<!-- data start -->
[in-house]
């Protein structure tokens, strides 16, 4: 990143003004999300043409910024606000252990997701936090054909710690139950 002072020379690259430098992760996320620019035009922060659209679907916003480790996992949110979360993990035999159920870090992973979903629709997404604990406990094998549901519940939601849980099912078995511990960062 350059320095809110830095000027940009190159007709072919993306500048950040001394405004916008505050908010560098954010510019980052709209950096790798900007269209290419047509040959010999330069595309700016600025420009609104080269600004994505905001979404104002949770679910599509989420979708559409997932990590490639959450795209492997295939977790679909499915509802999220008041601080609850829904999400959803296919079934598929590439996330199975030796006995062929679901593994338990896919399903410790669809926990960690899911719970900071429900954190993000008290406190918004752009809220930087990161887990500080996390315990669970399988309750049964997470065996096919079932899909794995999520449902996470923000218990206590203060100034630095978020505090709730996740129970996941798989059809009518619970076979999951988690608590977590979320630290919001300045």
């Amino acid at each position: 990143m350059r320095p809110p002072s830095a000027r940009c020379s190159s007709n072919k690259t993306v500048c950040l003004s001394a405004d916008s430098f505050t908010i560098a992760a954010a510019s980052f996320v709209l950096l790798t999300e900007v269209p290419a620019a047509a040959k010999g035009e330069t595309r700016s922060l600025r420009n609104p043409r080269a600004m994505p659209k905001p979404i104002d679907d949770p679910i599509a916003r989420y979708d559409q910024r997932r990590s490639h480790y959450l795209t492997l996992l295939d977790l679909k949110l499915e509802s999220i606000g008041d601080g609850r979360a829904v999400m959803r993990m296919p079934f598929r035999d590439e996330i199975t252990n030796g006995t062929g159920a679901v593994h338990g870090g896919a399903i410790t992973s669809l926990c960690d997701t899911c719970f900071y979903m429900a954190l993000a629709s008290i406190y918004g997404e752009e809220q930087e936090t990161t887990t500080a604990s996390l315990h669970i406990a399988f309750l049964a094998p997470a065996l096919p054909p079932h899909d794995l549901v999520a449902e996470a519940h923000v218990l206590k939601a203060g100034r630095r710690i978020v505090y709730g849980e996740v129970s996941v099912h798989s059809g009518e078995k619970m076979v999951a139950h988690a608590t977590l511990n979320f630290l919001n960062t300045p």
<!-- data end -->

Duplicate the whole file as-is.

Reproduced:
[in-house]
């Protein structure tokens, strides 16, 4: 990143003004999300043409910024606000252990997701936090054909710690139950 002072020379690259430098992760996320620019035009922060659209679907916003480790996992949110979360993990035999159920870090992973979903629709997404604990406990094998549901519940939601849980099912078995511990960062 350059320095809110830095000027940009190159007709072919993306500048950040001394405004916008505050908010560098954010510019980052709209950096790798900007269209290419047509040959010999330069595309700016600025420009609104080269600004994505905001979404104002949770679910599509989420979708559409997932990590490639959450795209492997295939977790679909499915509802999220008041601080609850829904999400959803296919079934598929590439996330199975030796006995062929679901593994338990896919399903410790669809926990960690899911719970900071429900954190993000008290406190918004752009809220930087990161887990500080996390315990669970399988309750049964997470065996096919079932899909794995999520449902996470923000218990206590203060100034630095978020505090709730996740129970996941798989059809009518619970076979999951988690608590977590979320630290919001300045």
């Amino acid at each position: 990143m350059r320095p809110p002072s830095a000027r940009c020379s190159s007709n072919k690259t993306v500048c950040l003004s001394a405004d916008s430098f505050t908010i560098a992760a954010a510019s980052f996320v709209l950096l790798t999300e900007v269209p290419a620019a047509a040959k010999g035009e330069t595309r700016s922060l600025r420009n609104p043409r080269a600004m994505p659209k905001p979404i104002d679907d949770p679910i599509a916003r989420y979708d559409q910024r997932r990590s490639h480790y959450l795209t492997l996992l295939d977790l679909k949110l499915e509802s999220i606000g008041d601080g609850r979360a829904v999400m959803r993990m296919p079934f598929r035999d590439e996330i199975t252990n030796g006995t062929g159920a679901v593994h338990g870090g896919a399903i410790t992973s669809l926990c960690d997701t899911c719970f900071y979903m429900a954190l993000a629709s008290i406190y918004g997404e752009e809220q930087e936090t990161t887990t500080a604990s996390l315990h669970i406990a399988f309750l049964a094998p997470a065996l096919p054909p079932h899909d794995l549901v999520a449902e996470a519940h923000v218990l206590k939601a203060g100034r630095r710690i978020v505090y709730g849980e996740v129970s996941v099912h798989s059809g009518e078995k619970m076979v999951a139950h988690a608590t977590l511990n979320f630290l919001n960062t300045p």